Petroleum Division finds something fishy in Qatar LNG deal: Sarwar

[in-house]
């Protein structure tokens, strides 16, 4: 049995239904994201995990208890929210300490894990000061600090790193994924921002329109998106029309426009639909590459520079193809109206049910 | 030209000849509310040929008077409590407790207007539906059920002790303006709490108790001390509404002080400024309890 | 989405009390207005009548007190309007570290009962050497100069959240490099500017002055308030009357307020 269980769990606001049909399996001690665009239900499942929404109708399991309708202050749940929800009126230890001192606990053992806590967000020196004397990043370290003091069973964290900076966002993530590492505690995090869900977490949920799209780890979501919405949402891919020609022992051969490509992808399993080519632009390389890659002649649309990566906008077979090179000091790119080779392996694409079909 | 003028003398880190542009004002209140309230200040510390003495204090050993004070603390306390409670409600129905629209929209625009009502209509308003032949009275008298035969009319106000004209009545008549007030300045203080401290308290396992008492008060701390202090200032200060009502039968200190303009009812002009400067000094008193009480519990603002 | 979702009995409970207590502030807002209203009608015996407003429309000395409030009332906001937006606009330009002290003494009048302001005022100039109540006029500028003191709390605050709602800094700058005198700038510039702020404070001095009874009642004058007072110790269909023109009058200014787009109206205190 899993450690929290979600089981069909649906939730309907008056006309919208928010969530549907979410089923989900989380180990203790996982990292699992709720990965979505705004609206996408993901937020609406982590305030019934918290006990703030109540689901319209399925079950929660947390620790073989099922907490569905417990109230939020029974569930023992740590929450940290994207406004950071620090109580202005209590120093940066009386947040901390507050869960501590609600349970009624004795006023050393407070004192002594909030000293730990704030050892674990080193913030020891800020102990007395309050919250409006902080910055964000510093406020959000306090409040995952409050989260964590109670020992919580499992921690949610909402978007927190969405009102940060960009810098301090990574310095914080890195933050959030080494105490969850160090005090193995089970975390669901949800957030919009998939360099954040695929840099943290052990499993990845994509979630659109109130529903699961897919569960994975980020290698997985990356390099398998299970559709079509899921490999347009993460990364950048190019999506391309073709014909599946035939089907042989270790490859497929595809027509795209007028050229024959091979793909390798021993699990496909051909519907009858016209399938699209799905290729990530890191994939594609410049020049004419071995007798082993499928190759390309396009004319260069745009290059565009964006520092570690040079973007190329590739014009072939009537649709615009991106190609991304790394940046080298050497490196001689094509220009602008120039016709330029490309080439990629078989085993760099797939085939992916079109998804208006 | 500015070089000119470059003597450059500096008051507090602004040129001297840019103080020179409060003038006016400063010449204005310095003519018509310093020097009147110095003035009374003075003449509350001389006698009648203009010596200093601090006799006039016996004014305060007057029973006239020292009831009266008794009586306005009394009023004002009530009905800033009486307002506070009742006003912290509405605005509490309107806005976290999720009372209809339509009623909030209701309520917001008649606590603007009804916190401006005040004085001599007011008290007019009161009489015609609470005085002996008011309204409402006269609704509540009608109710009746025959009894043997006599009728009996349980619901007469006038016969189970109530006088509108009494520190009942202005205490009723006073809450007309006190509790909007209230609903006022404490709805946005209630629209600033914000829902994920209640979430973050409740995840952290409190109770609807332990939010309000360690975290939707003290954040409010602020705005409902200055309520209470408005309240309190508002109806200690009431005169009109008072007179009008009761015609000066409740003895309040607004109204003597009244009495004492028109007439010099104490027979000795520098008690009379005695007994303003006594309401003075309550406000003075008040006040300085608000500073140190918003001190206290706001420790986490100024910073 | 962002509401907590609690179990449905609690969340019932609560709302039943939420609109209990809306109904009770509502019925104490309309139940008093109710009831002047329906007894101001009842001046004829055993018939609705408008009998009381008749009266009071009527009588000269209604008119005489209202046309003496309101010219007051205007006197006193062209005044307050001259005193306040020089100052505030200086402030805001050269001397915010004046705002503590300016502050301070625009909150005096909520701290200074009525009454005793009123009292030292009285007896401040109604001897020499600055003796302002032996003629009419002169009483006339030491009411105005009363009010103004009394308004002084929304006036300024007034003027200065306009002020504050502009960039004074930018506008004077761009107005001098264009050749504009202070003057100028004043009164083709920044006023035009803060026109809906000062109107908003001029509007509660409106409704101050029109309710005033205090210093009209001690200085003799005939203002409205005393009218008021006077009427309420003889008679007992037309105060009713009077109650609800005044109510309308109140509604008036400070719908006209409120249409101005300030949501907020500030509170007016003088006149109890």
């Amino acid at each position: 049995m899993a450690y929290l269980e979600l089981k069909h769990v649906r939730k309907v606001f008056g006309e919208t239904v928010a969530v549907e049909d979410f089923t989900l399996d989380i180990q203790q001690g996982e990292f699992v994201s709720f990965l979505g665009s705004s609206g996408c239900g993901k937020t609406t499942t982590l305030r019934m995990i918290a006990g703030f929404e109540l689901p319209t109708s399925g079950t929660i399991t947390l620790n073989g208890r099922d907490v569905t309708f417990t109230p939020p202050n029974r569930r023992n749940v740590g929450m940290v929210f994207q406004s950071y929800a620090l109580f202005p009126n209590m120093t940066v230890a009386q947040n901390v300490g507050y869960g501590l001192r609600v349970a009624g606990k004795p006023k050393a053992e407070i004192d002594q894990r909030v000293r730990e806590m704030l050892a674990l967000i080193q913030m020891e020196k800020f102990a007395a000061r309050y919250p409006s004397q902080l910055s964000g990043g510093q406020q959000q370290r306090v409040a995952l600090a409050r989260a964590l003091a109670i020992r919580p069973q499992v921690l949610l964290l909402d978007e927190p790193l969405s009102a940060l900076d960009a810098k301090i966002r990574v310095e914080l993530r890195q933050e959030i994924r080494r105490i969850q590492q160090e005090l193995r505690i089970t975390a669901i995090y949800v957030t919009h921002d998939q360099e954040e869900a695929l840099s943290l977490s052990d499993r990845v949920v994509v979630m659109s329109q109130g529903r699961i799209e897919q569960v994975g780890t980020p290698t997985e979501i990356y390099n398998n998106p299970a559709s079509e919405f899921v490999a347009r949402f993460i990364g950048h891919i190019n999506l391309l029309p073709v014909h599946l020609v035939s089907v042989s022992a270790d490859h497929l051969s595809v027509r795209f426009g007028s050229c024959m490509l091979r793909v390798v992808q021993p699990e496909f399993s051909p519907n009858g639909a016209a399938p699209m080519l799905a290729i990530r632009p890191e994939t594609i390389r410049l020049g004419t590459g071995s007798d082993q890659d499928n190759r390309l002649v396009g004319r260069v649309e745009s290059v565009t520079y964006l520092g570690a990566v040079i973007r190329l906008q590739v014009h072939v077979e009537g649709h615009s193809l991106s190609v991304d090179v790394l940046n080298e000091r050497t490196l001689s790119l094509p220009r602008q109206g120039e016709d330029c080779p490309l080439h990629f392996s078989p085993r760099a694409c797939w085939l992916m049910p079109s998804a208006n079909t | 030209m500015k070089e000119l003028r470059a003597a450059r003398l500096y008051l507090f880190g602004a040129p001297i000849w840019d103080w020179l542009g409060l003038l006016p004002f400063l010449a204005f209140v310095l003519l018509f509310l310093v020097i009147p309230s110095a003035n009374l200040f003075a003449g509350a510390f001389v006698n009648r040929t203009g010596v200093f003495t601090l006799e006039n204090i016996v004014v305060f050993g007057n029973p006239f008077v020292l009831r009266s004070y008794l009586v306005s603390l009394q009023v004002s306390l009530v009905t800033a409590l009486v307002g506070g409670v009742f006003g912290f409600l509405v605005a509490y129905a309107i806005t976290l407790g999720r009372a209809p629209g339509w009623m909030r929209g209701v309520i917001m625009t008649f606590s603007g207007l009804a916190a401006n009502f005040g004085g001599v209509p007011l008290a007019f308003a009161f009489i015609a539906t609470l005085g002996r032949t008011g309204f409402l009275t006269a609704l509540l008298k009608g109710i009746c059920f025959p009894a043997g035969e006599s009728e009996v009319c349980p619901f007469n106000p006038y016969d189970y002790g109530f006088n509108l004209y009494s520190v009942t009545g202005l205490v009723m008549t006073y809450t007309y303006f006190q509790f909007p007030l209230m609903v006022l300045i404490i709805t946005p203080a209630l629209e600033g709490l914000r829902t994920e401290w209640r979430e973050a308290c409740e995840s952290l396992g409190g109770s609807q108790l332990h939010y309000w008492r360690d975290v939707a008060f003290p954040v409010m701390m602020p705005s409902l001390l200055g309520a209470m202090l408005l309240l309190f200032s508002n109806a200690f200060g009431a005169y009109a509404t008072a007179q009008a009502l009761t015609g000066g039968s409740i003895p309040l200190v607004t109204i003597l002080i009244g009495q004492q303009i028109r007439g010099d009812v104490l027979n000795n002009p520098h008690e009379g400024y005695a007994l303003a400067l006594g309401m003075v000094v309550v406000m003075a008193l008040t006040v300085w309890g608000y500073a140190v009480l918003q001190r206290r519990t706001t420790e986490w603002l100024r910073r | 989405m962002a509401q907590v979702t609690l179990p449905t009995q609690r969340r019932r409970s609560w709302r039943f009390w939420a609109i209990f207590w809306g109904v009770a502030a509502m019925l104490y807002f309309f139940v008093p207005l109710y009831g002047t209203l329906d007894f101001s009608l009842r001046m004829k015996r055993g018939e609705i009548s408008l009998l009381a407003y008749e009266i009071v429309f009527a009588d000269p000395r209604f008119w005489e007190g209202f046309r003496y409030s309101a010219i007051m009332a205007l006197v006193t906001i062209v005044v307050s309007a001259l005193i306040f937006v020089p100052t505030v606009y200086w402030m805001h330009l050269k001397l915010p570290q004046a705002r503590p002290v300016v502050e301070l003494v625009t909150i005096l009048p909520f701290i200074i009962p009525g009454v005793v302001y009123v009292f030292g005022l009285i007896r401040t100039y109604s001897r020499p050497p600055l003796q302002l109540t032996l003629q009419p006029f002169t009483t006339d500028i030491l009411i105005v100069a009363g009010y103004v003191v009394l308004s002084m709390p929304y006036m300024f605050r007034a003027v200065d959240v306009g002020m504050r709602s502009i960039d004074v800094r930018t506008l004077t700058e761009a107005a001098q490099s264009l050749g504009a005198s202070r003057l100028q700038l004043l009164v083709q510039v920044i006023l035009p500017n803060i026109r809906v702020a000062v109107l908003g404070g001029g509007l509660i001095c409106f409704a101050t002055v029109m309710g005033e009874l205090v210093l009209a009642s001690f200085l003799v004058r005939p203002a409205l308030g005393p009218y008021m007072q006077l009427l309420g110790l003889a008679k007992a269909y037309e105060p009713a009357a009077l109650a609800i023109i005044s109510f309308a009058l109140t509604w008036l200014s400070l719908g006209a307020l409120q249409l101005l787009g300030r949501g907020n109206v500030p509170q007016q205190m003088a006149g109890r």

The Petroleum Division lawyers reviewing the liquefied natural gas (LNG) supply deal signed with Qatar by the previous government in February 2016 have pinpointed a confidentiality clause which prevents the disclosure of some of its terms for three years after the completion of its 15-year term, Petroleum Minister Ghulam Sarwar Khan told The News. This finding could be key to the success of his efforts to find grounds to re-negotiate the deal, he said. “This shows that there is something so wrong in it that it had to be kept secret for 18 years,” Sarwar said. “This shocking disclosure has forced us to look into the deal from every angle.” The Federal Investigation Agency (FIA)and National Accountability Bureau (NAB) are currently examining the LNG deal with the help of experts. If flaws in the agreement are uncovered, then they would be provide grounds for its re-negotiation with the Qatari authorities, he said. The government would also conduct a comparative analysis between Qatar’s LNG supply deals with Pakistan, India and Japan. The minister said the NAB is also probing the award of a contract to Engro Corp for the construction of Pakistan’s first LNG receiving terminal at Port Qasim, allegedly in violation of Public Procurement Regulatory Authority rules. He also hinted at a probe into the affairs of the second LNG terminal, operated by the Pakistan Gas Port Consortium. However, a top mandarin at the Petroleum Division has a contrary tale to tell The News. Despite what the minister said, the official said he had personally studied the Qatar LNG agreement carefully and found it contained nothing harmful to the interests of Pakistan. Speaking on condition of anonymity, the official said he had shared his findings with Senator Mohsin Aziz, Chairman of the Senate committee on Petroleum Division, which has already sent the LNG agreement to the FIA and NAB to be probed. He said that Pakistan could re-negotiate the price of LNG once 10 years of the agreement have transpired. Before that, it is not possible for the government to seek a review of the LNG price. Former prime minister Shahid Khaqan Abbasi, who piloted the Qatar LNG deal while serving as the minister for petroleum and natural resources, told The News that there is nothing against the interests of the country in the agreement. Rather, it was the most competitively priced deal struck at the time with Qatar by any importer. Abbasi said neither the NAB or the FIA contacted him as part of their probe into the 15-year LNG import contract or the award of the receiving terminal concession to Engro. He said he would cooperate in any kind of investigation. Abbasi said there is no harm in the newly installed Pakistani government contacting their Qatari counterparts to seek a review of the pricing formula of the 15-year contract. If the Qatari authorities respond to complaints about pricing by offering to scrap the deal, they would be able to find alternative customers because of strong demand in the international energy market, he said. Under the take-or-pay terms of the 15-year long LNG sales and purchase agreement with Qatar, Pakistan State Oil (PSO) is bound to purchase 3.75 million tons a year, worth some $2 billion. The price of the LNG has been worked out at 13.37 percent of the average price of benchmark Brent crude oil over the preceding three months.